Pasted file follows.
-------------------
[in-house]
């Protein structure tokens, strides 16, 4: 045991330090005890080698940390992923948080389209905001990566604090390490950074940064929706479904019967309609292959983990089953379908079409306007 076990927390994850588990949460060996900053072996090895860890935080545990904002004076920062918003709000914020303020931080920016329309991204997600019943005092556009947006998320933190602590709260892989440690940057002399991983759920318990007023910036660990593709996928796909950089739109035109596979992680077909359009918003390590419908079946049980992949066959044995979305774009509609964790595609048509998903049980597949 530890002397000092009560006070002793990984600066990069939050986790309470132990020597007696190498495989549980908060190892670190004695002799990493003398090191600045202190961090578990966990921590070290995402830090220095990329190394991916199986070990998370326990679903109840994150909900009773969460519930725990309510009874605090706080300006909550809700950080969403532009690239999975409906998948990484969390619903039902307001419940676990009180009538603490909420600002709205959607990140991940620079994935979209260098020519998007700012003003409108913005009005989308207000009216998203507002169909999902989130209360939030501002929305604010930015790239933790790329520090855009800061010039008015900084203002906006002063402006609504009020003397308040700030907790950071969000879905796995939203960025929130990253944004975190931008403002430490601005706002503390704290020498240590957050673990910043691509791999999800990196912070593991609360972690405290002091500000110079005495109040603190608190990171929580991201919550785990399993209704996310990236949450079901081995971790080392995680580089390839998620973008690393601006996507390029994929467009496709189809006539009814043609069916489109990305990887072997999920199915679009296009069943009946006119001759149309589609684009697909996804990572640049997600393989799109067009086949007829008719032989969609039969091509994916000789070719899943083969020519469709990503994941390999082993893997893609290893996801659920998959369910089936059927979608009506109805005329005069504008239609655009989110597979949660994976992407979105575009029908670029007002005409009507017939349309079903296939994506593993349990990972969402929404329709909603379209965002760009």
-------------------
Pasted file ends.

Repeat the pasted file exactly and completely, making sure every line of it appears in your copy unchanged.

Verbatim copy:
[in-house]
């Protein structure tokens, strides 16, 4: 045991330090005890080698940390992923948080389209905001990566604090390490950074940064929706479904019967309609292959983990089953379908079409306007 076990927390994850588990949460060996900053072996090895860890935080545990904002004076920062918003709000914020303020931080920016329309991204997600019943005092556009947006998320933190602590709260892989440690940057002399991983759920318990007023910036660990593709996928796909950089739109035109596979992680077909359009918003390590419908079946049980992949066959044995979305774009509609964790595609048509998903049980597949 530890002397000092009560006070002793990984600066990069939050986790309470132990020597007696190498495989549980908060190892670190004695002799990493003398090191600045202190961090578990966990921590070290995402830090220095990329190394991916199986070990998370326990679903109840994150909900009773969460519930725990309510009874605090706080300006909550809700950080969403532009690239999975409906998948990484969390619903039902307001419940676990009180009538603490909420600002709205959607990140991940620079994935979209260098020519998007700012003003409108913005009005989308207000009216998203507002169909999902989130209360939030501002929305604010930015790239933790790329520090855009800061010039008015900084203002906006002063402006609504009020003397308040700030907790950071969000879905796995939203960025929130990253944004975190931008403002430490601005706002503390704290020498240590957050673990910043691509791999999800990196912070593991609360972690405290002091500000110079005495109040603190608190990171929580991201919550785990399993209704996310990236949450079901081995971790080392995680580089390839998620973008690393601006996507390029994929467009496709189809006539009814043609069916489109990305990887072997999920199915679009296009069943009946006119001759149309589609684009697909996804990572640049997600393989799109067009086949007829008719032989969609039969091509994916000789070719899943083969020519469709990503994941390999082993893997893609290893996801659920998959369910089936059927979608009506109805005329005069504008239609655009989110597979949660994976992407979105575009029908670029007002005409009507017939349309079903296939994506593993349990990972969402929404329709909603379209965002760009």